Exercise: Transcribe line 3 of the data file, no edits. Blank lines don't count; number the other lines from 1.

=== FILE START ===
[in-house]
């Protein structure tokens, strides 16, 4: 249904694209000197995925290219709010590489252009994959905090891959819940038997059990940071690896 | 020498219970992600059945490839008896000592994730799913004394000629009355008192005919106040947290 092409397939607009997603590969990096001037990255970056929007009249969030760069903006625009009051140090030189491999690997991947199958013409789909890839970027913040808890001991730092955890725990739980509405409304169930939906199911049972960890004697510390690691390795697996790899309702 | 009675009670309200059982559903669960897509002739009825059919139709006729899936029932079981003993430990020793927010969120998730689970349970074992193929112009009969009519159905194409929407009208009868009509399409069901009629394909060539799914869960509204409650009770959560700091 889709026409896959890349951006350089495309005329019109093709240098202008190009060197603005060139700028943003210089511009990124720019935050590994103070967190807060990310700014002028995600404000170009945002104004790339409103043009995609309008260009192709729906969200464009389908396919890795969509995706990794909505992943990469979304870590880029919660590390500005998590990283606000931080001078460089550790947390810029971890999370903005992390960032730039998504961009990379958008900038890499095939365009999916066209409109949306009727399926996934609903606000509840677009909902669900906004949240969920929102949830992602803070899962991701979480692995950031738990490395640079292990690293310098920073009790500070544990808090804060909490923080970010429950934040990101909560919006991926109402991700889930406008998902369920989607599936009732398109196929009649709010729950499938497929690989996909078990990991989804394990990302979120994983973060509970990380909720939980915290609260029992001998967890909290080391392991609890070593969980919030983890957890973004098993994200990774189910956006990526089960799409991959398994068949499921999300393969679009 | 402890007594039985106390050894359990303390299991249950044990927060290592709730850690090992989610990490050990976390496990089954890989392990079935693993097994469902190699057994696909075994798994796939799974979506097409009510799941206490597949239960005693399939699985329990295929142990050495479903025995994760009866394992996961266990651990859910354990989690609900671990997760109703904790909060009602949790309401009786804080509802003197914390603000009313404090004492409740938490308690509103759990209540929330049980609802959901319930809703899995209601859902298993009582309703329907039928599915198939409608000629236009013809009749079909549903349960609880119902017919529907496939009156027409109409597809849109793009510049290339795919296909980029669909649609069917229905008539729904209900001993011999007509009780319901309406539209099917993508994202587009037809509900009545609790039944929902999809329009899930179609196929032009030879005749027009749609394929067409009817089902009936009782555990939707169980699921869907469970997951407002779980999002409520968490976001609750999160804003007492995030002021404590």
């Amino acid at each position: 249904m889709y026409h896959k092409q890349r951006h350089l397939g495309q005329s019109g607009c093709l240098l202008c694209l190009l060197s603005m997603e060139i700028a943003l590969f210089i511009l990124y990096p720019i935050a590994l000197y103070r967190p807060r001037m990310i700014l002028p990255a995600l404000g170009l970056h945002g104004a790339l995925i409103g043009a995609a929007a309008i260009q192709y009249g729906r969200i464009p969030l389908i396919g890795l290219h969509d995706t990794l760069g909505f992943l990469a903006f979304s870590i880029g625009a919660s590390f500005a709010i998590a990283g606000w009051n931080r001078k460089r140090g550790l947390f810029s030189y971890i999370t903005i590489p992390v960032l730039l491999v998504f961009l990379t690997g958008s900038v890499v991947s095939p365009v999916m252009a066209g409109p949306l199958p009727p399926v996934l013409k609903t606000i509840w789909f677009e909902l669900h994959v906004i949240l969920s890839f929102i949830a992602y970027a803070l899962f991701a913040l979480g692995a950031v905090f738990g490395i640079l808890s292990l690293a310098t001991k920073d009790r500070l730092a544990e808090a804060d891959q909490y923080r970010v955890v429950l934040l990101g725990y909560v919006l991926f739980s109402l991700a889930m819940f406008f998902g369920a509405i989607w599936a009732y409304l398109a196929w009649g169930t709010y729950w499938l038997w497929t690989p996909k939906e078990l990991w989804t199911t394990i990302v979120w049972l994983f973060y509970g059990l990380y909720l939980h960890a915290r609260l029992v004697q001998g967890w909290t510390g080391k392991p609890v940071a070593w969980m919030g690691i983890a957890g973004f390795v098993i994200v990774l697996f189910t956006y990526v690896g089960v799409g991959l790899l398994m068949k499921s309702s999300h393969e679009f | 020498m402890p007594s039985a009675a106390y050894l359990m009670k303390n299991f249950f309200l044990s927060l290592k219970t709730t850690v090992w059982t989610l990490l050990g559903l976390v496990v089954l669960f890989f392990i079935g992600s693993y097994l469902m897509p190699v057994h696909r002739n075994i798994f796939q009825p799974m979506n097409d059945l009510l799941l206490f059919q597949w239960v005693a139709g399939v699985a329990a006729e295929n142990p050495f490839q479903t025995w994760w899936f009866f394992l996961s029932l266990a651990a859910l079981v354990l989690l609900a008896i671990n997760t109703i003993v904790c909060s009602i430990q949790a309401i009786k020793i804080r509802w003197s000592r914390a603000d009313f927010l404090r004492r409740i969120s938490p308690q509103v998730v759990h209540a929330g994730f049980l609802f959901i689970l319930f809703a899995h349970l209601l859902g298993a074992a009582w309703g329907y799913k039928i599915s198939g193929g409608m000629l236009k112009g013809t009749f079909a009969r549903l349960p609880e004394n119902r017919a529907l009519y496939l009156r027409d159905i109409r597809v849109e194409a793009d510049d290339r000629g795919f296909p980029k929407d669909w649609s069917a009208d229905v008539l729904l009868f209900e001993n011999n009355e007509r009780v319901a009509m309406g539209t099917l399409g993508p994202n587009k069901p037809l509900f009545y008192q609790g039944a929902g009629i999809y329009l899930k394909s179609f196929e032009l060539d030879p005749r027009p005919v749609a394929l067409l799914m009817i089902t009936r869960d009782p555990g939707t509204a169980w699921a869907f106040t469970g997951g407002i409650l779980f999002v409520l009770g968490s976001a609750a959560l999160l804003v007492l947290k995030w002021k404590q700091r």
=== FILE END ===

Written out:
């Amino acid at each position: 249904m889709y026409h896959k092409q890349r951006h350089l397939g495309q005329s019109g607009c093709l240098l202008c694209l190009l060197s603005m997603e060139i700028a943003l590969f210089i511009l990124y990096p720019i935050a590994l000197y103070r967190p807060r001037m990310i700014l002028p990255a995600l404000g170009l970056h945002g104004a790339l995925i409103g043009a995609a929007a309008i260009q192709y009249g729906r969200i464009p969030l389908i396919g890795l290219h969509d995706t990794l760069g909505f992943l990469a903006f979304s870590i880029g625009a919660s590390f500005a709010i998590a990283g606000w009051n931080r001078k460089r140090g550790l947390f810029s030189y971890i999370t903005i590489p992390v960032l730039l491999v998504f961009l990379t690997g958008s900038v890499v991947s095939p365009v999916m252009a066209g409109p949306l199958p009727p399926v996934l013409k609903t606000i509840w789909f677009e909902l669900h994959v906004i949240l969920s890839f929102i949830a992602y970027a803070l899962f991701a913040l979480g692995a950031v905090f738990g490395i640079l808890s292990l690293a310098t001991k920073d009790r500070l730092a544990e808090a804060d891959q909490y923080r970010v955890v429950l934040l990101g725990y909560v919006l991926f739980s109402l991700a889930m819940f406008f998902g369920a509405i989607w599936a009732y409304l398109a196929w009649g169930t709010y729950w499938l038997w497929t690989p996909k939906e078990l990991w989804t199911t394990i990302v979120w049972l994983f973060y509970g059990l990380y909720l939980h960890a915290r609260l029992v004697q001998g967890w909290t510390g080391k392991p609890v940071a070593w969980m919030g690691i983890a957890g973004f390795v098993i994200v990774l697996f189910t956006y990526v690896g089960v799409g991959l790899l398994m068949k499921s309702s999300h393969e679009f | 020498m402890p007594s039985a009675a106390y050894l359990m009670k303390n299991f249950f309200l044990s927060l290592k219970t709730t850690v090992w059982t989610l990490l050990g559903l976390v496990v089954l669960f890989f392990i079935g992600s693993y097994l469902m897509p190699v057994h696909r002739n075994i798994f796939q009825p799974m979506n097409d059945l009510l799941l206490f059919q597949w239960v005693a139709g399939v699985a329990a006729e295929n142990p050495f490839q479903t025995w994760w899936f009866f394992l996961s029932l266990a651990a859910l079981v354990l989690l609900a008896i671990n997760t109703i003993v904790c909060s009602i430990q949790a309401i009786k020793i804080r509802w003197s000592r914390a603000d009313f927010l404090r004492r409740i969120s938490p308690q509103v998730v759990h209540a929330g994730f049980l609802f959901i689970l319930f809703a899995h349970l209601l859902g298993a074992a009582w309703g329907y799913k039928i599915s198939g193929g409608m000629l236009k112009g013809t009749f079909a009969r549903l349960p609880e004394n119902r017919a529907l009519y496939l009156r027409d159905i109409r597809v849109e194409a793009d510049d290339r000629g795919f296909p980029k929407d669909w649609s069917a009208d229905v008539l729904l009868f209900e001993n011999n009355e007509r009780v319901a009509m309406g539209t099917l399409g993508p994202n587009k069901p037809l509900f009545y008192q609790g039944a929902g009629i999809y329009l899930k394909s179609f196929e032009l060539d030879p005749r027009p005919v749609a394929l067409l799914m009817i089902t009936r869960d009782p555990g939707t509204a169980w699921a869907f106040t469970g997951g407002i409650l779980f999002v409520l009770g968490s976001a609750a959560l999160l804003v007492l947290k995030w002021k404590q700091r």